Wednesday, June 29, 2011

Depth perception


Despite its diminutive size--5 inches tall and 2-3/4 inches wide--the Eldred Rock lighthouse canvas poses a definite stitching challenge. There are six "layers" to this design, and the choice of threads and stitches for each is critical to establishing an illusion of depth.

I began first with the snow on the mountain ranges. When viewed from a considerable distance, snow doesn't "twinkle"--it appears as a flat white surface. So I stitched it, not with a metallic, but rather four plies of white DMC cotton floss in basketweave. I then filled in the upper and lower mountain ranges with four plies of DMC floss #334 and DMC floss #312, respectively.

On to the sky, which I wanted to look as though it disappeared behind the mountain ranges. After testing out my theory on doodle canvas, I stitched the sky in basketweave using two plies of DMC floss #3325. I wasn't aiming for "light coverage," which I personally think to be inappropriate for this type of design, but I wanted a less "beefy" look when contrasted with the density of thread in the snow caps of the mountain ranges. The two plies of floss covered the already-painted area nicely but provided a subtle transition from the sky to the mountain areas.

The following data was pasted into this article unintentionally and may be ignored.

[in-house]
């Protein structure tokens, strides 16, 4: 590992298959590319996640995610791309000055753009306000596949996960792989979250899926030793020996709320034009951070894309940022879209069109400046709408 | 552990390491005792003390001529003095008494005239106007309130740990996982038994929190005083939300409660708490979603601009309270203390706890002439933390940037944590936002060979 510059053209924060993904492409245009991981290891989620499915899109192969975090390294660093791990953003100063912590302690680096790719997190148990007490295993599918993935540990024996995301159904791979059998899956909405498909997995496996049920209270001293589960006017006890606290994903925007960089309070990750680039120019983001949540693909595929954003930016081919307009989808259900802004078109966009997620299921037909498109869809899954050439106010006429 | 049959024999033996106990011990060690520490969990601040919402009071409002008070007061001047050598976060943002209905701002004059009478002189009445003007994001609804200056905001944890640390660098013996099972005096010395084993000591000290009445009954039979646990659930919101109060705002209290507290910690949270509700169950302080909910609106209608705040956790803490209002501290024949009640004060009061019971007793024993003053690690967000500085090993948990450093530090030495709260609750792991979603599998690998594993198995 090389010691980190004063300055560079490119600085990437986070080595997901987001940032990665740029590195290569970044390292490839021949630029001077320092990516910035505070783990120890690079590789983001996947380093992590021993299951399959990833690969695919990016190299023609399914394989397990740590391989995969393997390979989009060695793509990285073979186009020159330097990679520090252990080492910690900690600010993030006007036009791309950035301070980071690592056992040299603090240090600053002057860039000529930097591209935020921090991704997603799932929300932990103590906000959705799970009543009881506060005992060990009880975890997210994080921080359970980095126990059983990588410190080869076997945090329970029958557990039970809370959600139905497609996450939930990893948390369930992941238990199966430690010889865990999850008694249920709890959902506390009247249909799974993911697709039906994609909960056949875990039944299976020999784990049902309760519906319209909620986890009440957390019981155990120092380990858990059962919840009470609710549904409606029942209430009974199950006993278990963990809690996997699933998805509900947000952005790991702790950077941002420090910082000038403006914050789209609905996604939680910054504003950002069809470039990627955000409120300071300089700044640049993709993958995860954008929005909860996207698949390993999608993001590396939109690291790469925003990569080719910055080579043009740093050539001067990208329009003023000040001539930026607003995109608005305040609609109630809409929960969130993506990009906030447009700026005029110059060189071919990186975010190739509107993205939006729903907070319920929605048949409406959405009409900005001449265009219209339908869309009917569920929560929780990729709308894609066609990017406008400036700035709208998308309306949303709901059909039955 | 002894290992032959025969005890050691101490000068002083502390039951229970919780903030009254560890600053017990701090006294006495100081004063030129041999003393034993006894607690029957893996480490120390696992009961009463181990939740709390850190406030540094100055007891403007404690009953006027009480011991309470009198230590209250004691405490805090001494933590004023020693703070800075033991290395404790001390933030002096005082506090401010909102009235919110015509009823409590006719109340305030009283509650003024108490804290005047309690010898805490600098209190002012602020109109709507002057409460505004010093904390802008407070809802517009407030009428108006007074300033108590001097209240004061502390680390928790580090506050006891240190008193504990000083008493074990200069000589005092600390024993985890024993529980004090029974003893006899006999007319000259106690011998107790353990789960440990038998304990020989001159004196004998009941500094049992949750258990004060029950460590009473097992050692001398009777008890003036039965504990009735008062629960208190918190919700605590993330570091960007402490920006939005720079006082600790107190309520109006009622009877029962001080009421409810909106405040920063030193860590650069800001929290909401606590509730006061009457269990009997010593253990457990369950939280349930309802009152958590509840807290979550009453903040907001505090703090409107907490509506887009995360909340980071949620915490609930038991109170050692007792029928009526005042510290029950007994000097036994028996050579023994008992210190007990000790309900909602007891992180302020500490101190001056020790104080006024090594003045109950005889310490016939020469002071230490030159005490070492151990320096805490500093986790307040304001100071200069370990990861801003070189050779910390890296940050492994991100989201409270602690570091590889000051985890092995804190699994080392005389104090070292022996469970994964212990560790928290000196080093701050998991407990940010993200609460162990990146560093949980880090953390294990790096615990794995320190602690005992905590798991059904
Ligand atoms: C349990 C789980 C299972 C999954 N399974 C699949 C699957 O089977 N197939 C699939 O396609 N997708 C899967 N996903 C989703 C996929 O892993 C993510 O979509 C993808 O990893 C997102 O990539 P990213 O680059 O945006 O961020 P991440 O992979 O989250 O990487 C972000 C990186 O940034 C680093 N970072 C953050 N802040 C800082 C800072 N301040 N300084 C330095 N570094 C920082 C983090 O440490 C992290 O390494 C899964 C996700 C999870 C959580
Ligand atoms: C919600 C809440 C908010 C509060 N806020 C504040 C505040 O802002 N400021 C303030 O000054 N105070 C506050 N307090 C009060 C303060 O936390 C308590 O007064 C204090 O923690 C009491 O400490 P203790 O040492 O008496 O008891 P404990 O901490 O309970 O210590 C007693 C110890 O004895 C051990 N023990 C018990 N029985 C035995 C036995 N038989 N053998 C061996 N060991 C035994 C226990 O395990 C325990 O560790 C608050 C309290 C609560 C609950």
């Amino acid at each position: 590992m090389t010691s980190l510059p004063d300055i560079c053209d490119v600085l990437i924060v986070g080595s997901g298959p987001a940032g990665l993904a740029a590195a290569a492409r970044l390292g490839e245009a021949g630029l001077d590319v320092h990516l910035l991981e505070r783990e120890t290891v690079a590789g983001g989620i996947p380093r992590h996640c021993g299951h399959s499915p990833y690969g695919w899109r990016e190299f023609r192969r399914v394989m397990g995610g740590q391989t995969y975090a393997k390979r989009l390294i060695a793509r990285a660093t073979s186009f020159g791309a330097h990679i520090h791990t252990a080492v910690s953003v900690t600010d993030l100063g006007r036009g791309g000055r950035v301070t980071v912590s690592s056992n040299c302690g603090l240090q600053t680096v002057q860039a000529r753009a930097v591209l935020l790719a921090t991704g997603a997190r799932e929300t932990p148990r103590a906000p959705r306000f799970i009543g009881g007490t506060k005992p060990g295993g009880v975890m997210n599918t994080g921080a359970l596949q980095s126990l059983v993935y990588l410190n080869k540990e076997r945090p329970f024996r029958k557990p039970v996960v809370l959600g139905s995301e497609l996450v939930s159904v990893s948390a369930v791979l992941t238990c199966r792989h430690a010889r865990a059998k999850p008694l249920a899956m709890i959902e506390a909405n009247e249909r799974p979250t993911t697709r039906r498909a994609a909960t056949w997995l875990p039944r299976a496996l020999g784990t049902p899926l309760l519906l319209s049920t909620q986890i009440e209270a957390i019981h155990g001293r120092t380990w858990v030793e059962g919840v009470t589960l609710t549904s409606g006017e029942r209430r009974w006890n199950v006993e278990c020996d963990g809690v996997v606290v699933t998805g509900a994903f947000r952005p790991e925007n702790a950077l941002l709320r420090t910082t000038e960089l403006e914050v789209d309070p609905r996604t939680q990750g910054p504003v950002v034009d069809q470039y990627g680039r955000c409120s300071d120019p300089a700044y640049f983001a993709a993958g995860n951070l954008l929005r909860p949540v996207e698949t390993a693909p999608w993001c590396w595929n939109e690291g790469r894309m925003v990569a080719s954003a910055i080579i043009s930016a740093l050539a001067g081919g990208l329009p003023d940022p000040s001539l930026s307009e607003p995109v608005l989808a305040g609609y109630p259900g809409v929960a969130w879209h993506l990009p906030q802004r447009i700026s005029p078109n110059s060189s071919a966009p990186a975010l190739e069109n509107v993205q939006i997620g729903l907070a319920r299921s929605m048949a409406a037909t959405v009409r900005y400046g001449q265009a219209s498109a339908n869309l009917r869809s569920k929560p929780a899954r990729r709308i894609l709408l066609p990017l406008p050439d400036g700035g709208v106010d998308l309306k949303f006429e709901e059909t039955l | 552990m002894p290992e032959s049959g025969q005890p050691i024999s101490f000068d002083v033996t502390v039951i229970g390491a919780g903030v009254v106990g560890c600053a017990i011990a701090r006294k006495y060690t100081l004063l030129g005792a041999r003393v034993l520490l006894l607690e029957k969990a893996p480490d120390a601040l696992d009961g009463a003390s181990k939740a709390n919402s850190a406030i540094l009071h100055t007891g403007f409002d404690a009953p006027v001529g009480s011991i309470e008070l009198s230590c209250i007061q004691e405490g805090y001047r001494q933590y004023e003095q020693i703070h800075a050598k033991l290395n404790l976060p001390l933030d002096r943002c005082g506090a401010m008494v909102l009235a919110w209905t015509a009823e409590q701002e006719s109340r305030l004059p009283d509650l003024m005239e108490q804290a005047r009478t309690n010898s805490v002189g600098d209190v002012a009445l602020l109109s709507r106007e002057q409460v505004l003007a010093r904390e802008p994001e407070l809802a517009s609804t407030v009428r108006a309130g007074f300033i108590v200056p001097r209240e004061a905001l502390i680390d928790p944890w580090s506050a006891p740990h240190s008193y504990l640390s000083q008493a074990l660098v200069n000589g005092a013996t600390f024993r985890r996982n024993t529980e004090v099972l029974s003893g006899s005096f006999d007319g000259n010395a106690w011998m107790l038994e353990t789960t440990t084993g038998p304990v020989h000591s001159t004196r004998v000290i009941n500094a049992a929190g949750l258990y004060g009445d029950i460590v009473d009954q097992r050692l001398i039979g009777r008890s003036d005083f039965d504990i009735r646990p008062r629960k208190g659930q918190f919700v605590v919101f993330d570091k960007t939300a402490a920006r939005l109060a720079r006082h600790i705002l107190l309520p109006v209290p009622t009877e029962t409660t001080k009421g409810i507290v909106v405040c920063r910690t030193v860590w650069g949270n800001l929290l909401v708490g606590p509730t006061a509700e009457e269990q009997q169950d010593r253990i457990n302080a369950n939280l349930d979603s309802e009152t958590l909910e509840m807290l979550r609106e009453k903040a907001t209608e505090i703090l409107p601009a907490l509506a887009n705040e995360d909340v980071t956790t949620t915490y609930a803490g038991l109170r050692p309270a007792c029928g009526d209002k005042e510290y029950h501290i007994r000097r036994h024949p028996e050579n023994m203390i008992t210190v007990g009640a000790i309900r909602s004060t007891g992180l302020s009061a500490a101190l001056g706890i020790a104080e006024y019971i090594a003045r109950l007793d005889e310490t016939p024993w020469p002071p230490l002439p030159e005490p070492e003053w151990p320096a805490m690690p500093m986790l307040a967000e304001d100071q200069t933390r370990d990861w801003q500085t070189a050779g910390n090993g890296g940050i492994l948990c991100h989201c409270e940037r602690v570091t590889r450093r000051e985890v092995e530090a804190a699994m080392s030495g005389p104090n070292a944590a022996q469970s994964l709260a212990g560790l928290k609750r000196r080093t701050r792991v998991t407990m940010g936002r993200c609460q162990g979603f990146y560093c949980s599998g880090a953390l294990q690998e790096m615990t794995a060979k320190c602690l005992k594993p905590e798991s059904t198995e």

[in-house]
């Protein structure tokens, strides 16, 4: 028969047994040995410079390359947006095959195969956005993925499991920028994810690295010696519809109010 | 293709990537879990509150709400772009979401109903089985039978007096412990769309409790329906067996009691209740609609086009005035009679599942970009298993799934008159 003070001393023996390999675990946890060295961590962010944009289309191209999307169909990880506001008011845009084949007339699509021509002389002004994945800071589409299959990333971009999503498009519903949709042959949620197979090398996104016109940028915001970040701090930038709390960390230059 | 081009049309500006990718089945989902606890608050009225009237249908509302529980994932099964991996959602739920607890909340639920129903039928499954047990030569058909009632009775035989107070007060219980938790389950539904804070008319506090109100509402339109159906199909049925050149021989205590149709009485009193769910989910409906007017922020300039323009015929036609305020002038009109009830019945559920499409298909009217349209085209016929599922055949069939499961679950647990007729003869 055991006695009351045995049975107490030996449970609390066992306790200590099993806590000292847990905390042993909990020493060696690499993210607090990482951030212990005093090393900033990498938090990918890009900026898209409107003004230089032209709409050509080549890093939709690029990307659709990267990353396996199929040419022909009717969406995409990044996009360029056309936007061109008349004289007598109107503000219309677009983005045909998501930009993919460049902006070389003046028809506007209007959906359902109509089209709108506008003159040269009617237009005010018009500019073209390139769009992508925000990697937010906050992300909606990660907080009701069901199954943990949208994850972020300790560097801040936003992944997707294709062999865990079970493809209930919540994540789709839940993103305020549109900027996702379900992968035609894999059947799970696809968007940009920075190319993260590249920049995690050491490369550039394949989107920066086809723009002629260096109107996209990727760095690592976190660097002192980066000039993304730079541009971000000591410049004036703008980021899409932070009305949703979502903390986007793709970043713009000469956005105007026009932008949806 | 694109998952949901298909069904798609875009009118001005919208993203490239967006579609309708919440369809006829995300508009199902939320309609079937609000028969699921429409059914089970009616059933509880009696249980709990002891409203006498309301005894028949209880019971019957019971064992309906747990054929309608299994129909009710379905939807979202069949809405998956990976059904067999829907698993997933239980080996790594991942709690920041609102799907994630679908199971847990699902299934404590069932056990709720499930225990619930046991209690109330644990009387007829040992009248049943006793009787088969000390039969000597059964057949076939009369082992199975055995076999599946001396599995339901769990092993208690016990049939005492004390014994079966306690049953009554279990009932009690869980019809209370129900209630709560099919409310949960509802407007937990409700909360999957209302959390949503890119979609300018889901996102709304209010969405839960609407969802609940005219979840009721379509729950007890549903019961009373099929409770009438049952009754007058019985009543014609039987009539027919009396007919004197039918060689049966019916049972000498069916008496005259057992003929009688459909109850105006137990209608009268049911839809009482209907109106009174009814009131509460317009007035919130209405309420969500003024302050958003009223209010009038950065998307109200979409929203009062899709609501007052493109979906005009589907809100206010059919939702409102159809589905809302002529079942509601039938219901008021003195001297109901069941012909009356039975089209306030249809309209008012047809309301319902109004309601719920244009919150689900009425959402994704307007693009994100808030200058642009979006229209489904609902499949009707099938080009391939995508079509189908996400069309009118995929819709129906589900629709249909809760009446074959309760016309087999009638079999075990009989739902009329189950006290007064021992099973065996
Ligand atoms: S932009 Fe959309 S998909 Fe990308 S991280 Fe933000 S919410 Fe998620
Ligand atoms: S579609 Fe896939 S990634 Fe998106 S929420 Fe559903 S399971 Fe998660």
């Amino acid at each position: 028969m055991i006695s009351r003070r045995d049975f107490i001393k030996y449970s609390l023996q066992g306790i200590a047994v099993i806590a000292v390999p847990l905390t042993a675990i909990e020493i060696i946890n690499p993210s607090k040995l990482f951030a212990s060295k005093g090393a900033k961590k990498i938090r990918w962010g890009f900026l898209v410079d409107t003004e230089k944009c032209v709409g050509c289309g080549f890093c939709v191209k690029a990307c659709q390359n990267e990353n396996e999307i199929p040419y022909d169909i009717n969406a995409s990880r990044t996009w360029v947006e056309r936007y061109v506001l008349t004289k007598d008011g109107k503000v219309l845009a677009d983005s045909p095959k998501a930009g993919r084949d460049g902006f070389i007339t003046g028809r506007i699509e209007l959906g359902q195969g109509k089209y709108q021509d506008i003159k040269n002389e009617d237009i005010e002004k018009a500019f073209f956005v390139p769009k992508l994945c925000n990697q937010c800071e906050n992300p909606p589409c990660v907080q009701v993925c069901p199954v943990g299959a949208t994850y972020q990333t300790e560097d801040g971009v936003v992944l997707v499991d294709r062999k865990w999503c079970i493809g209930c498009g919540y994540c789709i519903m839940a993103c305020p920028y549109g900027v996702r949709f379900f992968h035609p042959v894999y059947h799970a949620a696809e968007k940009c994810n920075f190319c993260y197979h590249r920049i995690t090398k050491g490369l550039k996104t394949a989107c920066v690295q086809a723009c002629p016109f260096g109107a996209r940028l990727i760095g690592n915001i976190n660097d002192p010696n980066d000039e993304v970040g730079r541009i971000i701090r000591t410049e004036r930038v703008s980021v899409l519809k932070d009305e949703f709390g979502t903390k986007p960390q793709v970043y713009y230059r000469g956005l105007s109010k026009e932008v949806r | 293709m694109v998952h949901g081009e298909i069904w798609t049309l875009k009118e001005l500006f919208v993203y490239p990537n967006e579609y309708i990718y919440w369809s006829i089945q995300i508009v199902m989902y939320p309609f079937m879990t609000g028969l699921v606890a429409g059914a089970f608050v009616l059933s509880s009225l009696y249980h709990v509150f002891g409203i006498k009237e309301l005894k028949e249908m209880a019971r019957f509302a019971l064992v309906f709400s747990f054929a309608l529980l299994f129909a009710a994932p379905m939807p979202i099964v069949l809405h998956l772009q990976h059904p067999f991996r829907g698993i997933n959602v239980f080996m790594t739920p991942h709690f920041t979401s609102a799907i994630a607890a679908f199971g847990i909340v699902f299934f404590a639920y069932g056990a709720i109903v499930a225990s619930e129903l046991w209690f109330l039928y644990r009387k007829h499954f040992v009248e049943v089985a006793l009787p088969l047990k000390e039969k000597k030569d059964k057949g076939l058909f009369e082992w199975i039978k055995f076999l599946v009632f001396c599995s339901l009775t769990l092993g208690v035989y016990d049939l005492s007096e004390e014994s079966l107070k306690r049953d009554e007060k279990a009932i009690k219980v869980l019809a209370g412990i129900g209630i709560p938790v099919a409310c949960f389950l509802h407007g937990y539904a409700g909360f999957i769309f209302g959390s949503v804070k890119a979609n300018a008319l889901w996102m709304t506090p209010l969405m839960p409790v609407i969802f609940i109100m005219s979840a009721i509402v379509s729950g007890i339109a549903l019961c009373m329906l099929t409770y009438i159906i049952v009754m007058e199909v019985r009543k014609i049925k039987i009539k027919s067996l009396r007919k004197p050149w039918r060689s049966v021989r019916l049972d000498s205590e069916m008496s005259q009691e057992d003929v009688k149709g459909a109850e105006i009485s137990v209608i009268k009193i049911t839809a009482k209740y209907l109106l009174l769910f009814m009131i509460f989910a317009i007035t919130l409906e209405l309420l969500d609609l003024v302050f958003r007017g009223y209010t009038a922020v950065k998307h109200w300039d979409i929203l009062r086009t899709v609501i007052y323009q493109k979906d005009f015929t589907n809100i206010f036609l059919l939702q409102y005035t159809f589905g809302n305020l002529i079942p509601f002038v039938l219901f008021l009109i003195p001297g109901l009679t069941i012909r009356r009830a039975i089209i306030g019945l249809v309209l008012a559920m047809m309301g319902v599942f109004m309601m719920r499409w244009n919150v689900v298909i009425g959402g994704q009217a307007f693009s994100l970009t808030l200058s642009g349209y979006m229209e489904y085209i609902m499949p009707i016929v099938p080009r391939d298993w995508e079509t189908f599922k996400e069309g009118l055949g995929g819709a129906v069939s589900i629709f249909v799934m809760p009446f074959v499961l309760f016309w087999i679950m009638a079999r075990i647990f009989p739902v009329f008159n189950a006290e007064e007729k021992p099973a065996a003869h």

Moving down to the tree line, I wanted to gradually increase the profile of stitches compared to those of the mountain ranges. I chose one strand of Impressions #5061, a misty-looking blue/green color appropriate for trees still in the distance, in a diagonal vertical oblong cross stitch. I'll complete this area when I've stitched the white of the lantern room. Then it will be time to work on the lighthouse itself!

3 comments:

Edy said...

You never cease to amaze me! I love it!

Needle Nicely said...

The texture of the mountains is really phenomenal--you can feel them. Marvelous!

threadmedley said...

Wonderful! And love the explanations for the different colors and coverage. We always learn something new to help our own stitching.